historic home Louis Emerson House

Louis Emerson House, Phoenix.

This past month, the Arizona Republic has been engaged in a noble bit of historic preservation: highlighting the most-endangered historic buildings in Phoenix.

Yesterday, the Republic staff featured the Louis Emerson House. As they note, “The Queen Anne/Eastlake style home is one of the few remaining residences in the Evans Churchill neighborhood. The Louis Emerson House has been relocated before to make way for the Arizona Center retail development. It is listed on the Phoenix Historic Property Register.”

I was pleased to see that an attorney, Robert Young, owns the home.

“He believes two occupants lived in the house before 1902, but that is the year Louis Emerson and his wife Clara moved in.”

Young says, “Louis Emerson was a meat cutter for the Palace Meat Market. He used to advertise ‘Meat fit for a king.’” Young said he believes Emerson died in the 1920s. Clara remained in the house until the early 1930s.

That recurring feature got me thinking about other historic structures occupied by lawyers and law firms. Downtowns throughout Arizona are dotted with them, but they may be a declining resource, if the Republic series is to be understood.

Seeing the Emerson House reminded me of a feature story we published in Arizona Attorney back in 2001. It was a pictorial spread of great law offices housed in unique spaces. In that article, we covered and photographed a law office housed just up the street from the Emerson House. It is called the Oldaker House, at 649 North Third Avenue.

You can see the whole story here.

What do you think? Should we revive that feature and locate a new great list of attorney spaces?

Meanwhile, I point out that my Editor’s column that’s about to be mailed includes a contest of sorts. Send me a photo of your law office and/or desk, and I may send you a prize (read the column to find out what). (The whole thing is in the spirit of a previous blog post.)

Looking forward to seeing your space!

A dedication ceremony on Saturday, December 7, will include a wreath-laying and remarks by state historian Marshall Trimble, Rear Admiral Scott Sanders, Phoenix Mayor Greg Stanton and Arizona Secretary of State Ken Bennett.

A dedication ceremony on Saturday, December 7, will include a wreath-laying and remarks by state historian Marshall Trimble, Rear Admiral Scott Sanders, Phoenix Mayor Greg Stanton and Arizona Secretary of State Ken Bennett.

If your December is like mine, your days (especially weekends) are chock-full of events. Not only are we swamped with holiday gatherings, but the (typically) nice weather ensures that Arizonans emerge to revel as much of the rest of the country shovels.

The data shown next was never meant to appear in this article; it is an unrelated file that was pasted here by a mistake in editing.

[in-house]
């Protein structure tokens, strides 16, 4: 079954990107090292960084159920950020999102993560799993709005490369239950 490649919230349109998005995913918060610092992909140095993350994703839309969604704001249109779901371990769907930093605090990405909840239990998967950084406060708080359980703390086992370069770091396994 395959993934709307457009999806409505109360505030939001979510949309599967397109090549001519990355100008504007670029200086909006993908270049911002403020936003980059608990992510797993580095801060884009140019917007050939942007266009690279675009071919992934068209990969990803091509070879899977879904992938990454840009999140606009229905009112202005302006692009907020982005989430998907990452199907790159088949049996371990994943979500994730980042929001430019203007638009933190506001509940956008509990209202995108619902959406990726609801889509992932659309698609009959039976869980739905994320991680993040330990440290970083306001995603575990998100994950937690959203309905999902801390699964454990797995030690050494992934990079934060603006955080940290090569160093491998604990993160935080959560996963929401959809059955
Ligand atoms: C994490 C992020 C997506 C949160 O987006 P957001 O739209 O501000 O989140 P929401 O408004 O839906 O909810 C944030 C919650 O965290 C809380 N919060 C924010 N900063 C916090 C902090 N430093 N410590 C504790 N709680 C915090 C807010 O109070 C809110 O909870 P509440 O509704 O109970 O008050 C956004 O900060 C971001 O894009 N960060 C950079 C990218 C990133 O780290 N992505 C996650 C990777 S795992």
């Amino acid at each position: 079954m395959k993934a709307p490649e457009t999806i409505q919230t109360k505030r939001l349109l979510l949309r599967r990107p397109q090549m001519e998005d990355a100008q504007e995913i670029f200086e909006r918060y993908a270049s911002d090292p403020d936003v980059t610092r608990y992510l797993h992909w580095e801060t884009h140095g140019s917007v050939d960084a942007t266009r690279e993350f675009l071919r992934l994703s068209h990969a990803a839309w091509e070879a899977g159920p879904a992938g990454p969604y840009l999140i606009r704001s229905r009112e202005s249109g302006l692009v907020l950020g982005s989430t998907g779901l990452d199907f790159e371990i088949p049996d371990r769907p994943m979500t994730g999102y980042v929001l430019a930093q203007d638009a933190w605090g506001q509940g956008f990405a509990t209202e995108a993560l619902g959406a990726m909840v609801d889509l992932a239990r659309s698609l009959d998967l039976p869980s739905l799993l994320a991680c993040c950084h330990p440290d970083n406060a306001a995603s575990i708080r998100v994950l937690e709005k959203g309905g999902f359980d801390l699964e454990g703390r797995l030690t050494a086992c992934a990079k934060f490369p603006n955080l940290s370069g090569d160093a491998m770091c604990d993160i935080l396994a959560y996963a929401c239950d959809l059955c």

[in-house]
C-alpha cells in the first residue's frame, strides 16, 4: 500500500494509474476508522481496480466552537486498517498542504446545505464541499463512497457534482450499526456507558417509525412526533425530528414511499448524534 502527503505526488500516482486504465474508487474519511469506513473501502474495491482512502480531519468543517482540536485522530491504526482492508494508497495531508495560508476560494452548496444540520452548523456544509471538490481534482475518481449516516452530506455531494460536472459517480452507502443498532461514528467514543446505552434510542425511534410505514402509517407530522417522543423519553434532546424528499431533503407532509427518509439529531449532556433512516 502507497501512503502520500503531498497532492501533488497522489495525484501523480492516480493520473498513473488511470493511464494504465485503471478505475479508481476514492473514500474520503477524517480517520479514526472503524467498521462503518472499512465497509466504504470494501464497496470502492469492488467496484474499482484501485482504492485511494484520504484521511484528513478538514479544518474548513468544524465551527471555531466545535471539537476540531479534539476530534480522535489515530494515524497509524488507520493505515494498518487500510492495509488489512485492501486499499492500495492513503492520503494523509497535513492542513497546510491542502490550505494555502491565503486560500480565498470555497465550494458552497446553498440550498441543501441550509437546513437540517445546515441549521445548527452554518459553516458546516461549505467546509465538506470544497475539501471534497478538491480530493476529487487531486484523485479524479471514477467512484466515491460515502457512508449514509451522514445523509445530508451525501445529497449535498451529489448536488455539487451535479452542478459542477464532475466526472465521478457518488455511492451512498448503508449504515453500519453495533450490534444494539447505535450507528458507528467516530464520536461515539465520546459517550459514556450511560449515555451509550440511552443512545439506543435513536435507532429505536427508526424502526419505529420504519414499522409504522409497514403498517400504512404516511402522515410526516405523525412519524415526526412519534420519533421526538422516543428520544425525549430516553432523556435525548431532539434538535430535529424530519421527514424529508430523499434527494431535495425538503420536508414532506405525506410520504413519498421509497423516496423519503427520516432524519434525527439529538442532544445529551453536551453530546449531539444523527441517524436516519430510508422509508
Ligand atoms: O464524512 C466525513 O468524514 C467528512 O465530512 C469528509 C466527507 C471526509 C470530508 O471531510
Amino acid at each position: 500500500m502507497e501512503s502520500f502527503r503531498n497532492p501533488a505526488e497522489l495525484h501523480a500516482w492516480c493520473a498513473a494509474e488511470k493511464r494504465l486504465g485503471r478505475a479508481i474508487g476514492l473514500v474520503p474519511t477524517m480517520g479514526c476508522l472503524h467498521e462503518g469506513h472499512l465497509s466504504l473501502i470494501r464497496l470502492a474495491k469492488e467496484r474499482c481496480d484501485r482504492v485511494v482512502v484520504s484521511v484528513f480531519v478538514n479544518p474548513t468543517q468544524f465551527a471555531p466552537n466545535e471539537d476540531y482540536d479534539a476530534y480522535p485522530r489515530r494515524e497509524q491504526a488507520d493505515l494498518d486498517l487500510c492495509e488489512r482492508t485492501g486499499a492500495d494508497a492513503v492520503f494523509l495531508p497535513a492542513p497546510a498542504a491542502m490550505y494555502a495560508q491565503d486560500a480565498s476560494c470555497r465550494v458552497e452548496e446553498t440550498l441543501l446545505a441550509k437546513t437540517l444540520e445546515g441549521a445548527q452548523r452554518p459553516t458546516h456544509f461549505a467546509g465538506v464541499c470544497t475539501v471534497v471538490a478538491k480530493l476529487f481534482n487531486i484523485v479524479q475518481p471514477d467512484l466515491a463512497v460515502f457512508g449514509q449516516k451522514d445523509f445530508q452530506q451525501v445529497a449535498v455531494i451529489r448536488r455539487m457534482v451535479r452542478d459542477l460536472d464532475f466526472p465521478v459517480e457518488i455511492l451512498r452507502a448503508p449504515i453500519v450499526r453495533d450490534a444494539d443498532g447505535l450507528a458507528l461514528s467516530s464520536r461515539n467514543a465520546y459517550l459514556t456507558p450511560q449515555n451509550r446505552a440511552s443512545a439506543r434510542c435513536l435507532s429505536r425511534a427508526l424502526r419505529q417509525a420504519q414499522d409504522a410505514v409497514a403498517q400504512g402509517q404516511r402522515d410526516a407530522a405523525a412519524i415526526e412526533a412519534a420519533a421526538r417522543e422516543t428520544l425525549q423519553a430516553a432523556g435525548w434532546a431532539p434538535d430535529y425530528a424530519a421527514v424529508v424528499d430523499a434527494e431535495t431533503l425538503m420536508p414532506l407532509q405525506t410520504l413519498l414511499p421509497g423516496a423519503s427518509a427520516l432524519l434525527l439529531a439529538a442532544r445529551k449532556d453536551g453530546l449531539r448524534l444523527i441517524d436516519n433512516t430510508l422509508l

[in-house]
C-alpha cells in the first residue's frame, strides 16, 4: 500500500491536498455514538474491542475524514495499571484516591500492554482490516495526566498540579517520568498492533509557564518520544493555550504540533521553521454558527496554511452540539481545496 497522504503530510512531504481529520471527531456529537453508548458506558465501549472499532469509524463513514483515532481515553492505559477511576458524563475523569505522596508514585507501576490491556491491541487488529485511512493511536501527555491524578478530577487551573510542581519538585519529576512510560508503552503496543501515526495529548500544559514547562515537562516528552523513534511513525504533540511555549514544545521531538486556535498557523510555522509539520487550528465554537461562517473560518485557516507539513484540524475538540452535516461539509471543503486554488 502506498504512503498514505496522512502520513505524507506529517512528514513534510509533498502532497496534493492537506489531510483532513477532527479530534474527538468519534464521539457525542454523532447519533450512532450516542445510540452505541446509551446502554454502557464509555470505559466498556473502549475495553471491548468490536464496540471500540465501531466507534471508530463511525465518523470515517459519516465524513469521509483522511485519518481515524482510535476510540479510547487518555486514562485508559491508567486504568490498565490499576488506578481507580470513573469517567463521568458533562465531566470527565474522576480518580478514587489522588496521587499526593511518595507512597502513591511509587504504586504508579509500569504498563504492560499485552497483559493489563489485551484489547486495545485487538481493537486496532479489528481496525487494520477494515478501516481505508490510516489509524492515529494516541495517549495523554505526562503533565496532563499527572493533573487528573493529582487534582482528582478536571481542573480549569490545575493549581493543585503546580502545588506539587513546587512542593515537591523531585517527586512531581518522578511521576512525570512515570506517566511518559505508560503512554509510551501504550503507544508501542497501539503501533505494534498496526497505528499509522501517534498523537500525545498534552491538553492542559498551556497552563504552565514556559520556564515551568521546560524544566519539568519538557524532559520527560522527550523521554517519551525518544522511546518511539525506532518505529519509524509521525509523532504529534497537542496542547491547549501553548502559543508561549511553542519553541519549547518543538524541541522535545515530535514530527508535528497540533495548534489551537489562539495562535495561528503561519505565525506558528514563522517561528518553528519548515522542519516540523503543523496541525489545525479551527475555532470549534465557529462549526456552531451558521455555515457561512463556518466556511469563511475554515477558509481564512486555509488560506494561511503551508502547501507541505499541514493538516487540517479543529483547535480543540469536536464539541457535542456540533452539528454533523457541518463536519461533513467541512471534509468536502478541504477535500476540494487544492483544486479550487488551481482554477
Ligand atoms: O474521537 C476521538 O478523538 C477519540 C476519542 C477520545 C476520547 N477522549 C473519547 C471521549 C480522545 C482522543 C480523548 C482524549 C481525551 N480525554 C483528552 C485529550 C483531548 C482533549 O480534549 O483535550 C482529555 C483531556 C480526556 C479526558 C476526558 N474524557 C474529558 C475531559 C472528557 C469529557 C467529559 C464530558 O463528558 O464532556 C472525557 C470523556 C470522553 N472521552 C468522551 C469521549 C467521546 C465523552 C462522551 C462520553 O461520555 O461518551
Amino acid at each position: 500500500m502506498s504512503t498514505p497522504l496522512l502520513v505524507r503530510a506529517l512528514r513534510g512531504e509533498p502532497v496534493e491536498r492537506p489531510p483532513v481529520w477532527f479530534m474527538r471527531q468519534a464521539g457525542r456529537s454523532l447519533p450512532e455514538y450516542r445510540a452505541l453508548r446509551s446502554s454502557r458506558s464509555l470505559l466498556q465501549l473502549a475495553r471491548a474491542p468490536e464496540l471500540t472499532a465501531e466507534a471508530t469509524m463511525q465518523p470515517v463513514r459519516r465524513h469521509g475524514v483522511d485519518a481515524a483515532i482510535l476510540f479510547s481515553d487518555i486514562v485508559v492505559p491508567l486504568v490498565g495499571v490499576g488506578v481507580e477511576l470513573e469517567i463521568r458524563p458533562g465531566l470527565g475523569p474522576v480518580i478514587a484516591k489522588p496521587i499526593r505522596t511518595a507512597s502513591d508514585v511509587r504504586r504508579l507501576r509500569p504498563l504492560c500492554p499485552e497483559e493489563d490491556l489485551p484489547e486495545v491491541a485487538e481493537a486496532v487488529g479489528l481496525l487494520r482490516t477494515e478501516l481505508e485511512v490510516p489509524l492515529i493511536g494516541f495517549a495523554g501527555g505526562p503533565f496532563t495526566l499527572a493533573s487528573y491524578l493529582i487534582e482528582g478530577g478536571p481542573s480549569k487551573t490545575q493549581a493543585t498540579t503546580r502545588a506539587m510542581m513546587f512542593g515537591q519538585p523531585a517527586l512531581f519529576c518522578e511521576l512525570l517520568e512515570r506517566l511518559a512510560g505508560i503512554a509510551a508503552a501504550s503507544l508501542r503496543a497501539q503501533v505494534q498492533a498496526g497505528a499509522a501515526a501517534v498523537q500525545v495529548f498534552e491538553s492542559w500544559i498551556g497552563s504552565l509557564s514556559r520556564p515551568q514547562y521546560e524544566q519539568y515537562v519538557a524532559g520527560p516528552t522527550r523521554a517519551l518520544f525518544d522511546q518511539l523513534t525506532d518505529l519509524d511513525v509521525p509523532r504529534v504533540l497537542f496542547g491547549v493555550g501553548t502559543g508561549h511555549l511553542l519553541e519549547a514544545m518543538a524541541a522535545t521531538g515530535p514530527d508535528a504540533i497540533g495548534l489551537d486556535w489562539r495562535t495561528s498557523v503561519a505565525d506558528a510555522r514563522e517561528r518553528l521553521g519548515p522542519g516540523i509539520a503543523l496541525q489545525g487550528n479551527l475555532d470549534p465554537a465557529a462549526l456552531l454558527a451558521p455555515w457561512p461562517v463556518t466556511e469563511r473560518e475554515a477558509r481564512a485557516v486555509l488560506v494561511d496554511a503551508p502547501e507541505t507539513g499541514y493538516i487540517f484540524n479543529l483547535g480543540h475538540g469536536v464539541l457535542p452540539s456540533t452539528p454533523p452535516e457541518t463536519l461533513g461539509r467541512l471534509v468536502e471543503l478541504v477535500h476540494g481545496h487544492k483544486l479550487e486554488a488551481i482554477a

If you can fit it in, an event tomorrow morning (Saturday, December 7) is worth your time. That is when a World War II Memorial is formally dedicated on the grounds of the state Capitol.

Sited on the Wesley Bolin Plaza, the new installation is comprised of gun barrels of the U.S.S. Arizona and U.S.S. Missouri, as well as installations honoring Arizona veterans.

A website tells more about the Memorial and the events surrounding it.

Leading the dedication of the site called “Guns to Salute the Fallen” will be Secretary of State Ken Bennett.

Here is a description of the efforts via Secretary Bennett’s office:

“For nearly three years, the Secretary has spearheaded the effort to build a complete WWII Memorial in Wesley Bolin Memorial Plaza. Hundreds of individuals and companies in Arizona including Phoenix Rotary 100, SDB Contracting Services, Marco Crane & Rigging and BNSF Railways donated thousands of dollars in cash and in-kind services to build the memorial which features the names of Arizona’s WWII soldiers who died and historic gun barrels from the USS Arizona and USS Missouri.”

“Saturday’s events include the formal dedication ceremony which begins at 9:45 a.m. and is preceded by a DPS escorted commemorative motorcycle ride finishing at the plaza. More than 1000 riders plan to attend. The riders will be greeted by The Saluting Marine, Staff Sgt. Tim Chambers.”

Their office predicts that thousands of people will attend. So keep this in mind: Bring a lawn chair, as the only reserved seating /parking will be for WWII veterans.

Here is a complete listing of events:

  • 7:48 a.m. Run to the Guns departs EagleRiders, 1000 N. McClintock Drive, Tempe
  • 8:30 a.m. Run to the Guns arrives state capitol complex
  • 9:00 a.m. Salt River Pima-Maricopa Indian Community Flag is installed in a case in the Relic Room of the USS Arizona.
  • 9:45 a.m. WWII Memorial Dedication & Pearl Harbor Day Remembrance Ceremony begins